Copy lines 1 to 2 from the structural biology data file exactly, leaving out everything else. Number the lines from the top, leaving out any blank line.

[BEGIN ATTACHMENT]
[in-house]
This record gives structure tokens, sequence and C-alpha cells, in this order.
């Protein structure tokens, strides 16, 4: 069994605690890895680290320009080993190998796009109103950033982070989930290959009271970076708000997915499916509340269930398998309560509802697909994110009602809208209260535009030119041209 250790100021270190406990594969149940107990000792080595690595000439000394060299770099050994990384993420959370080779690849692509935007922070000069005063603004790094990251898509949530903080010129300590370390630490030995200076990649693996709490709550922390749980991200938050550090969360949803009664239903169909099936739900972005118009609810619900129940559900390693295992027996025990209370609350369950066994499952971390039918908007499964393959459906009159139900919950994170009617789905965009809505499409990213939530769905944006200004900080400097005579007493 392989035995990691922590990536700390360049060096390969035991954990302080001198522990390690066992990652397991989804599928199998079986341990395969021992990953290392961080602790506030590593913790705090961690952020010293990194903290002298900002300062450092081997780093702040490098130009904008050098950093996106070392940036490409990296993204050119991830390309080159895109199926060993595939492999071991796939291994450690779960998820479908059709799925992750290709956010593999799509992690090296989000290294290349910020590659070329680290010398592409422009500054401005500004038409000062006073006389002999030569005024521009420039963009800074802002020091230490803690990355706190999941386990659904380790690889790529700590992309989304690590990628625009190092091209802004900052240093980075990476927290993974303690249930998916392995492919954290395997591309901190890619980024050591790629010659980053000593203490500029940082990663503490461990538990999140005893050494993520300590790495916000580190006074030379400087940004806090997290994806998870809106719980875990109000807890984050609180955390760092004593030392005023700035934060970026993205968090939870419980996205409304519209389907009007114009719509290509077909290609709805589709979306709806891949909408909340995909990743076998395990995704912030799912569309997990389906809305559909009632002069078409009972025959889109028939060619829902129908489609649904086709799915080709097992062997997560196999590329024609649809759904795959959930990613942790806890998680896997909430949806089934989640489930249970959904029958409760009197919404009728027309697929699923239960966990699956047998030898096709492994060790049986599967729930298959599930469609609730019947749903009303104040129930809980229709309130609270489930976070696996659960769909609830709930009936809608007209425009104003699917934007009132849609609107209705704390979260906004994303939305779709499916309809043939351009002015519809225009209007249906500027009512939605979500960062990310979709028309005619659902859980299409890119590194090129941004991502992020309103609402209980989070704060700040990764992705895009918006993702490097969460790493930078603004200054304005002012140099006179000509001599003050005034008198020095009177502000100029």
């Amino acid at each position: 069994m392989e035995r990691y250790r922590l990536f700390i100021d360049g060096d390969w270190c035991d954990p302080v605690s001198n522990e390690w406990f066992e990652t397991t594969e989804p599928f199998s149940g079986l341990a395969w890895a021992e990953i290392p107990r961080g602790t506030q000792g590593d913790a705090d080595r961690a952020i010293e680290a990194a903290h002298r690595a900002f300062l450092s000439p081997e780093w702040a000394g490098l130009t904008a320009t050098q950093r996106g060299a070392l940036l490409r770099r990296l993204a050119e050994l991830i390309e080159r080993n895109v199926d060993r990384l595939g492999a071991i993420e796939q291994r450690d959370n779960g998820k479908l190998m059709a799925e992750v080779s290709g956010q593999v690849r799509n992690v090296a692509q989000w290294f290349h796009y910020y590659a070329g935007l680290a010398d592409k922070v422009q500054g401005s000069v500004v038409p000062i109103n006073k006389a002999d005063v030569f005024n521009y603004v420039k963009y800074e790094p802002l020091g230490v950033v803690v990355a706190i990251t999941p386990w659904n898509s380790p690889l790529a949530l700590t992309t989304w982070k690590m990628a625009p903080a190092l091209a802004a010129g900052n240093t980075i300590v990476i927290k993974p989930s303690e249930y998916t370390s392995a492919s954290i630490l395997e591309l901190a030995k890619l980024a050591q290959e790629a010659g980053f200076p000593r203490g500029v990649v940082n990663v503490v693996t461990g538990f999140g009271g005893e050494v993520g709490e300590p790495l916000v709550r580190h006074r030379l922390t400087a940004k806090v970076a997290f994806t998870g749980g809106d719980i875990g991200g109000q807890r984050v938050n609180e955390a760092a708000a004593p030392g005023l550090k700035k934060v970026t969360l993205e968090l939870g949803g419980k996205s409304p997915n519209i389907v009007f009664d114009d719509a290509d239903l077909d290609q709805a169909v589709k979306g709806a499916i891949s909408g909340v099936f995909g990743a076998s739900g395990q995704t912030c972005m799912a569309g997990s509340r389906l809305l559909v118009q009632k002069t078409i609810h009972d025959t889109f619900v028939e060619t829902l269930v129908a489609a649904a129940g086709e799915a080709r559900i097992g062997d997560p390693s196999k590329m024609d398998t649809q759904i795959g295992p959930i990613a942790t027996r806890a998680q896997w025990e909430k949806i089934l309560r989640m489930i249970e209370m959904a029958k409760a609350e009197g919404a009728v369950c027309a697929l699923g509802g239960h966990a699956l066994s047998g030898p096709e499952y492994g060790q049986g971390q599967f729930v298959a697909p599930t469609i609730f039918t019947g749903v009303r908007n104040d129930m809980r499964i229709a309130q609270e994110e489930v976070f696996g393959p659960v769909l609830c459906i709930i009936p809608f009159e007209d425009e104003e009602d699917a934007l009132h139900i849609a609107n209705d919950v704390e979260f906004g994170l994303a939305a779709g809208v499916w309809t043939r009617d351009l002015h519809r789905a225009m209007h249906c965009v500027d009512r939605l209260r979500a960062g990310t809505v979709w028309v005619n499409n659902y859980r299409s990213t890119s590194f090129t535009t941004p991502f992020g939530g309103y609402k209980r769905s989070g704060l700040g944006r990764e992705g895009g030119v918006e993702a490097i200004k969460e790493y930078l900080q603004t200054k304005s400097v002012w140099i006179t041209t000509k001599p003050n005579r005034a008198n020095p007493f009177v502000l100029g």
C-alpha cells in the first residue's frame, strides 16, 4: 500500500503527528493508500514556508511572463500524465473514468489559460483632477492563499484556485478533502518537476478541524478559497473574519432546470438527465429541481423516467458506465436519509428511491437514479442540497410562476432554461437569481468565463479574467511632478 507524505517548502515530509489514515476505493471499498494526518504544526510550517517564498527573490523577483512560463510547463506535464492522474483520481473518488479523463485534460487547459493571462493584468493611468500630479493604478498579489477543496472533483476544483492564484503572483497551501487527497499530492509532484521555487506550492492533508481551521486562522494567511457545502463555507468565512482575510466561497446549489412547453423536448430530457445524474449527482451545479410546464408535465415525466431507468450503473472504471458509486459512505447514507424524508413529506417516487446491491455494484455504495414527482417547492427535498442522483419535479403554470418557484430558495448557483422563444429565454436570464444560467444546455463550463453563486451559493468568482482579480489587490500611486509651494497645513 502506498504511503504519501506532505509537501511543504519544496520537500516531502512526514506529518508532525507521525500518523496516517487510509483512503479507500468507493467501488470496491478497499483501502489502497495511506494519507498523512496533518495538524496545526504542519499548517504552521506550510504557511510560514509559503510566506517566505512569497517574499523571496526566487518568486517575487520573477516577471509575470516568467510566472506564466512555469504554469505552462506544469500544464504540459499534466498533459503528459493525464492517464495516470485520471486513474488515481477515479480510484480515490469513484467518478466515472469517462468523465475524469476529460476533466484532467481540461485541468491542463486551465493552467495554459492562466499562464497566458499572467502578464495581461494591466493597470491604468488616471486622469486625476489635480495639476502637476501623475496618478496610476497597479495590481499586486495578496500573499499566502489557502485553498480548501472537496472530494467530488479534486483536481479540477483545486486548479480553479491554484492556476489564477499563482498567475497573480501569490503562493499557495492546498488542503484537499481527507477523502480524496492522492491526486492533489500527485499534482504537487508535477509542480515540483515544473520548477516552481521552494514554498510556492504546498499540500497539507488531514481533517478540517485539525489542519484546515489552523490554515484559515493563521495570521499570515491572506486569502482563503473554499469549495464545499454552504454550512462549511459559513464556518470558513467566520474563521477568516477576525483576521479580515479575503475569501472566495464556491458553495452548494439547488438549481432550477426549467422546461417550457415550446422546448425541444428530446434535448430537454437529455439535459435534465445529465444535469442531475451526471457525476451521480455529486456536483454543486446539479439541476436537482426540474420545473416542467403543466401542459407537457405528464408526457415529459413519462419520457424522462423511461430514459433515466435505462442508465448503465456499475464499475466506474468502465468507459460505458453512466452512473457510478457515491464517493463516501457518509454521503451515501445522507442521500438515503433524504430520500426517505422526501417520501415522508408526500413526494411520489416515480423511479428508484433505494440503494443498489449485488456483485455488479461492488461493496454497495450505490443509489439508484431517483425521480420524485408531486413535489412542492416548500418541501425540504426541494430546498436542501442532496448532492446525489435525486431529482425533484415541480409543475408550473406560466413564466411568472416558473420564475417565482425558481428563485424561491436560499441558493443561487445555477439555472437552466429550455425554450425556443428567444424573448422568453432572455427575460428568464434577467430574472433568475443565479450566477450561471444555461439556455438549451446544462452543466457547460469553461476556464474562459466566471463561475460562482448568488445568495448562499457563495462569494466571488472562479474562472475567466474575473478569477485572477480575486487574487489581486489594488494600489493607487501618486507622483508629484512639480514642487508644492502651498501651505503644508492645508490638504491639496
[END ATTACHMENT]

[in-house]
This record gives structure tokens, sequence and C-alpha cells, in this order.